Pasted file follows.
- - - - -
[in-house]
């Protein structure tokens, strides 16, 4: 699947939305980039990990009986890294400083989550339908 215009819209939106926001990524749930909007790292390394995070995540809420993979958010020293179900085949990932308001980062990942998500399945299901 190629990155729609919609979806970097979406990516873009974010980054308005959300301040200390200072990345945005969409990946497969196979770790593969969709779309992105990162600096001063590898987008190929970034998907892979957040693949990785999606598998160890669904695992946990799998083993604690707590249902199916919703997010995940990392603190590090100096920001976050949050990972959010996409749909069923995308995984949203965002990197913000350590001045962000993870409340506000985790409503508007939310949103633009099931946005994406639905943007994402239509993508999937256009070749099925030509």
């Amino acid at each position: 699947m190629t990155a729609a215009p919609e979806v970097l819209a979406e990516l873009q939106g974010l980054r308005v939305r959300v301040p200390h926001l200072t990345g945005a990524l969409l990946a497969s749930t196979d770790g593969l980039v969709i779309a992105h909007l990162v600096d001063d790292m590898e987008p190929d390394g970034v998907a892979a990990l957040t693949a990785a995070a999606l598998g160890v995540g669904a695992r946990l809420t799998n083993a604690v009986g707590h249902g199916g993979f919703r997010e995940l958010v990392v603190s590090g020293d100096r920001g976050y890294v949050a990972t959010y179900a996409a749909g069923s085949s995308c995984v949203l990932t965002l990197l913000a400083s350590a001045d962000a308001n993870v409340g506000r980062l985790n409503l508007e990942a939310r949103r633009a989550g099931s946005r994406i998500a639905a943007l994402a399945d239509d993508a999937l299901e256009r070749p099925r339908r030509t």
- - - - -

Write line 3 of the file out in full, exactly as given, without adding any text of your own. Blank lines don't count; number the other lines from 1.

């Amino acid at each position: 699947m190629t990155a729609a215009p919609e979806v970097l819209a979406e990516l873009q939106g974010l980054r308005v939305r959300v301040p200390h926001l200072t990345g945005a990524l969409l990946a497969s749930t196979d770790g593969l980039v969709i779309a992105h909007l990162v600096d001063d790292m590898e987008p190929d390394g970034v998907a892979a990990l957040t693949a990785a995070a999606l598998g160890v995540g669904a695992r946990l809420t799998n083993a604690v009986g707590h249902g199916g993979f919703r997010e995940l958010v990392v603190s590090g020293d100096r920001g976050y890294v949050a990972t959010y179900a996409a749909g069923s085949s995308c995984v949203l990932t965002l990197l913000a400083s350590a001045d962000a308001n993870v409340g506000r980062l985790n409503l508007e990942a939310r949103r633009a989550g099931s946005r994406i998500a639905a943007l994402a399945d239509d993508a999937l299901e256009r070749p099925r339908r030509t």